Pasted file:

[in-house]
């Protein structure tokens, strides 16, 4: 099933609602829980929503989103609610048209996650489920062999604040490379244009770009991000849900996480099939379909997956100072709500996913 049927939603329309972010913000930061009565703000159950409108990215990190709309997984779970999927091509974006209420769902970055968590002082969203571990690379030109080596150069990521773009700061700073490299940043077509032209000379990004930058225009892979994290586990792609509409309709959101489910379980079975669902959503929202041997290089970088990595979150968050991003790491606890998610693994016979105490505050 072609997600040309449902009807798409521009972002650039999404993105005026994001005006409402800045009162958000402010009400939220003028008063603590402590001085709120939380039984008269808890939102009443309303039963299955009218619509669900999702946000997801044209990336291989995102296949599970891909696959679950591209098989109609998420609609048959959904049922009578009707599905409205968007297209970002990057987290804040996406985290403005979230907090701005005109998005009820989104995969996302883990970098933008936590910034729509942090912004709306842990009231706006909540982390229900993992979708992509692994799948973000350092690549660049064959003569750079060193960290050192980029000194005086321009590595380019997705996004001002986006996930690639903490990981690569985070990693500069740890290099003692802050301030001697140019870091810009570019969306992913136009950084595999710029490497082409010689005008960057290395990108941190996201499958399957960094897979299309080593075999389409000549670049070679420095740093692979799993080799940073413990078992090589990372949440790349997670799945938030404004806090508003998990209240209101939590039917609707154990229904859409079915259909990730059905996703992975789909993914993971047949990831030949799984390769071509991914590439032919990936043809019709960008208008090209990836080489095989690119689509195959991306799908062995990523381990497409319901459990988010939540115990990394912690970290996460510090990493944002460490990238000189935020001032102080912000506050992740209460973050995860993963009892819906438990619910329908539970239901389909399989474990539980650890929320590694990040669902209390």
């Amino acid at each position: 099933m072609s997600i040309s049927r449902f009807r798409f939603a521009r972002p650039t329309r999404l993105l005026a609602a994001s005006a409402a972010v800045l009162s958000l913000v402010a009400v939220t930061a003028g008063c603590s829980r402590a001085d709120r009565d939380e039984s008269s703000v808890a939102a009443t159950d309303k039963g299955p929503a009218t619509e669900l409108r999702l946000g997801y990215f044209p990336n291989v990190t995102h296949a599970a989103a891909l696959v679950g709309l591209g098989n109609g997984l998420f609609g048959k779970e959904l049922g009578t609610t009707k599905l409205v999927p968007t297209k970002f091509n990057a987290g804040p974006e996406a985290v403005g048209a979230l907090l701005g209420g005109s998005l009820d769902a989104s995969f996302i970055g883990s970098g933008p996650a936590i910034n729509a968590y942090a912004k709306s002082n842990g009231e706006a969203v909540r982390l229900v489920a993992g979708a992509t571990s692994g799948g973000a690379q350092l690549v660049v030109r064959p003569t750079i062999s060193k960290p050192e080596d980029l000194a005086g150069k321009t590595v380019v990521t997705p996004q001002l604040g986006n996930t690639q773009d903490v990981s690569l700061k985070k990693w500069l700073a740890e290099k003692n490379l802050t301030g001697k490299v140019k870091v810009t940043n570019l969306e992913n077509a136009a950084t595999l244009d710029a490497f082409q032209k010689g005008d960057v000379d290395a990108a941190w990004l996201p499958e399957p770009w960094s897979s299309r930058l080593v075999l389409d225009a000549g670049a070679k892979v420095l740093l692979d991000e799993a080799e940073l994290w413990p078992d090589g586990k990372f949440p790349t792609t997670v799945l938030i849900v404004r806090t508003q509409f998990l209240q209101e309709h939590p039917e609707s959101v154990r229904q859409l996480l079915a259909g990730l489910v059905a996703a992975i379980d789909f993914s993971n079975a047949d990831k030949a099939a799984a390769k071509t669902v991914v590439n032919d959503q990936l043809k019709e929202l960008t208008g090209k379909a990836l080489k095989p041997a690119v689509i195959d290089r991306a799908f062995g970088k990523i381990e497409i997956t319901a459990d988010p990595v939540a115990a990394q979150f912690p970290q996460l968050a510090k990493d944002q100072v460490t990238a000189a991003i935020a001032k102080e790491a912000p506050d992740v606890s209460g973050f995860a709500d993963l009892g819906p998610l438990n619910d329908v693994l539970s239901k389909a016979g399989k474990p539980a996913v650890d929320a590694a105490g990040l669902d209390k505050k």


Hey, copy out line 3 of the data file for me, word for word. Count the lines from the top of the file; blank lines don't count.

């Amino acid at each position: 099933m072609s997600i040309s049927r449902f009807r798409f939603a521009r972002p650039t329309r999404l993105l005026a609602a994001s005006a409402a972010v800045l009162s958000l913000v402010a009400v939220t930061a003028g008063c603590s829980r402590a001085d709120r009565d939380e039984s008269s703000v808890a939102a009443t159950d309303k039963g299955p929503a009218t619509e669900l409108r999702l946000g997801y990215f044209p990336n291989v990190t995102h296949a599970a989103a891909l696959v679950g709309l591209g098989n109609g997984l998420f609609g048959k779970e959904l049922g009578t609610t009707k599905l409205v999927p968007t297209k970002f091509n990057a987290g804040p974006e996406a985290v403005g048209a979230l907090l701005g209420g005109s998005l009820d769902a989104s995969f996302i970055g883990s970098g933008p996650a936590i910034n729509a968590y942090a912004k709306s002082n842990g009231e706006a969203v909540r982390l229900v489920a993992g979708a992509t571990s692994g799948g973000a690379q350092l690549v660049v030109r064959p003569t750079i062999s060193k960290p050192e080596d980029l000194a005086g150069k321009t590595v380019v990521t997705p996004q001002l604040g986006n996930t690639q773009d903490v990981s690569l700061k985070k990693w500069l700073a740890e290099k003692n490379l802050t301030g001697k490299v140019k870091v810009t940043n570019l969306e992913n077509a136009a950084t595999l244009d710029a490497f082409q032209k010689g005008d960057v000379d290395a990108a941190w990004l996201p499958e399957p770009w960094s897979s299309r930058l080593v075999l389409d225009a000549g670049a070679k892979v420095l740093l692979d991000e799993a080799e940073l994290w413990p078992d090589g586990k990372f949440p790349t792609t997670v799945l938030i849900v404004r806090t508003q509409f998990l209240q209101e309709h939590p039917e609707s959101v154990r229904q859409l996480l079915a259909g990730l489910v059905a996703a992975i379980d789909f993914s993971n079975a047949d990831k030949a099939a799984a390769k071509t669902v991914v590439n032919d959503q990936l043809k019709e929202l960008t208008g090209k379909a990836l080489k095989p041997a690119v689509i195959d290089r991306a799908f062995g970088k990523i381990e497409i997956t319901a459990d988010p990595v939540a115990a990394q979150f912690p970290q996460l968050a510090k990493d944002q100072v460490t990238a000189a991003i935020a001032k102080e790491a912000p506050d992740v606890s209460g973050f995860a709500d993963l009892g819906p998610l438990n619910d329908v693994l539970s239901k389909a016979g399989k474990p539980a996913v650890d929320a590694a105490g990040l669902d209390k505050k």